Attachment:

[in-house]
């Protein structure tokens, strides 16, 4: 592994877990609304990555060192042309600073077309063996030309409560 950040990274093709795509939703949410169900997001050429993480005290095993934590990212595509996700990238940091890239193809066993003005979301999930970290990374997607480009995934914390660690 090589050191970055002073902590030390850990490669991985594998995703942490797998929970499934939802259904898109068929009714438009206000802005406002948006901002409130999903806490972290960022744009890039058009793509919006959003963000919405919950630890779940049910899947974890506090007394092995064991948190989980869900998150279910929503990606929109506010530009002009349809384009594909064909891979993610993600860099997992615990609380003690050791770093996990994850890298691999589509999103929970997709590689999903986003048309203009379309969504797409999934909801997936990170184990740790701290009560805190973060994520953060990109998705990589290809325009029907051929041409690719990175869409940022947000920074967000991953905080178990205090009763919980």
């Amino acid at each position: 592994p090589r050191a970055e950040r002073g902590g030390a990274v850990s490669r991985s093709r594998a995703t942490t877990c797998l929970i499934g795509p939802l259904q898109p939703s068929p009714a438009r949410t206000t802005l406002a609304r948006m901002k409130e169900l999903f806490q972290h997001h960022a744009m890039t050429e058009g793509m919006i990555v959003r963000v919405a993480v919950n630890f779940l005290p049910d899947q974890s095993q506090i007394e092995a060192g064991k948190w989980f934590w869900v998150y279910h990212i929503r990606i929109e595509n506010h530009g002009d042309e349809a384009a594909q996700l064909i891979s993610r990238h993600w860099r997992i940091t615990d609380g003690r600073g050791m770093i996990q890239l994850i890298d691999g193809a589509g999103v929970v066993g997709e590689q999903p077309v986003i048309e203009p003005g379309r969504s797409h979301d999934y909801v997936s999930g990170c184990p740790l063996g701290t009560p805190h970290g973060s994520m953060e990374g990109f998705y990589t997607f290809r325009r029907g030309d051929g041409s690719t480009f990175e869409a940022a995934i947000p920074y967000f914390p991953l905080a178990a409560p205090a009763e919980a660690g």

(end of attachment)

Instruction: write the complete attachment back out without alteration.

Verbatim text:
[in-house]
């Protein structure tokens, strides 16, 4: 592994877990609304990555060192042309600073077309063996030309409560 950040990274093709795509939703949410169900997001050429993480005290095993934590990212595509996700990238940091890239193809066993003005979301999930970290990374997607480009995934914390660690 090589050191970055002073902590030390850990490669991985594998995703942490797998929970499934939802259904898109068929009714438009206000802005406002948006901002409130999903806490972290960022744009890039058009793509919006959003963000919405919950630890779940049910899947974890506090007394092995064991948190989980869900998150279910929503990606929109506010530009002009349809384009594909064909891979993610993600860099997992615990609380003690050791770093996990994850890298691999589509999103929970997709590689999903986003048309203009379309969504797409999934909801997936990170184990740790701290009560805190973060994520953060990109998705990589290809325009029907051929041409690719990175869409940022947000920074967000991953905080178990205090009763919980």
């Amino acid at each position: 592994p090589r050191a970055e950040r002073g902590g030390a990274v850990s490669r991985s093709r594998a995703t942490t877990c797998l929970i499934g795509p939802l259904q898109p939703s068929p009714a438009r949410t206000t802005l406002a609304r948006m901002k409130e169900l999903f806490q972290h997001h960022a744009m890039t050429e058009g793509m919006i990555v959003r963000v919405a993480v919950n630890f779940l005290p049910d899947q974890s095993q506090i007394e092995a060192g064991k948190w989980f934590w869900v998150y279910h990212i929503r990606i929109e595509n506010h530009g002009d042309e349809a384009a594909q996700l064909i891979s993610r990238h993600w860099r997992i940091t615990d609380g003690r600073g050791m770093i996990q890239l994850i890298d691999g193809a589509g999103v929970v066993g997709e590689q999903p077309v986003i048309e203009p003005g379309r969504s797409h979301d999934y909801v997936s999930g990170c184990p740790l063996g701290t009560p805190h970290g973060s994520m953060e990374g990109f998705y990589t997607f290809r325009r029907g030309d051929g041409s690719t480009f990175e869409a940022a995934i947000p920074y967000f914390p991953l905080a178990a409560p205090a009763e919980a660690g």